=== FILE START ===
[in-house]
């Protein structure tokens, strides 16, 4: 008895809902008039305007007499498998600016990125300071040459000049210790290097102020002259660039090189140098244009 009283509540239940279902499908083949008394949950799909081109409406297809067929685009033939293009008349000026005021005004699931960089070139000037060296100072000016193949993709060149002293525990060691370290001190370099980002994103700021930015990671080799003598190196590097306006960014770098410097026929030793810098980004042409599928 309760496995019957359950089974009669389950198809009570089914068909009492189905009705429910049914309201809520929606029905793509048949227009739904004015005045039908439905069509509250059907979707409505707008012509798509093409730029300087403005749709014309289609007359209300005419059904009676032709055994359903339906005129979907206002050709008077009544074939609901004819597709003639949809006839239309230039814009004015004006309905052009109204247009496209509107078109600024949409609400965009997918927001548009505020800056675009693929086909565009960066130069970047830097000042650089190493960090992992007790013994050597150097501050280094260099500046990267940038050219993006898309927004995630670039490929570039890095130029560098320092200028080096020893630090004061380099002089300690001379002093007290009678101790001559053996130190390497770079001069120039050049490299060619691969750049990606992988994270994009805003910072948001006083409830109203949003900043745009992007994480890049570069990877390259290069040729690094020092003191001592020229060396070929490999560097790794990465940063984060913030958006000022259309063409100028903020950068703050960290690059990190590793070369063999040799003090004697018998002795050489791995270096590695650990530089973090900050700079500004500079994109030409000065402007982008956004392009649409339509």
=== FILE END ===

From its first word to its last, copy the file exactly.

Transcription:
[in-house]
């Protein structure tokens, strides 16, 4: 008895809902008039305007007499498998600016990125300071040459000049210790290097102020002259660039090189140098244009 009283509540239940279902499908083949008394949950799909081109409406297809067929685009033939293009008349000026005021005004699931960089070139000037060296100072000016193949993709060149002293525990060691370290001190370099980002994103700021930015990671080799003598190196590097306006960014770098410097026929030793810098980004042409599928 309760496995019957359950089974009669389950198809009570089914068909009492189905009705429910049914309201809520929606029905793509048949227009739904004015005045039908439905069509509250059907979707409505707008012509798509093409730029300087403005749709014309289609007359209300005419059904009676032709055994359903339906005129979907206002050709008077009544074939609901004819597709003639949809006839239309230039814009004015004006309905052009109204247009496209509107078109600024949409609400965009997918927001548009505020800056675009693929086909565009960066130069970047830097000042650089190493960090992992007790013994050597150097501050280094260099500046990267940038050219993006898309927004995630670039490929570039890095130029560098320092200028080096020893630090004061380099002089300690001379002093007290009678101790001559053996130190390497770079001069120039050049490299060619691969750049990606992988994270994009805003910072948001006083409830109203949003900043745009992007994480890049570069990877390259290069040729690094020092003191001592020229060396070929490999560097790794990465940063984060913030958006000022259309063409100028903020950068703050960290690059990190590793070369063999040799003090004697018998002795050489791995270096590695650990530089973090900050700079500004500079994109030409000065402007982008956004392009649409339509």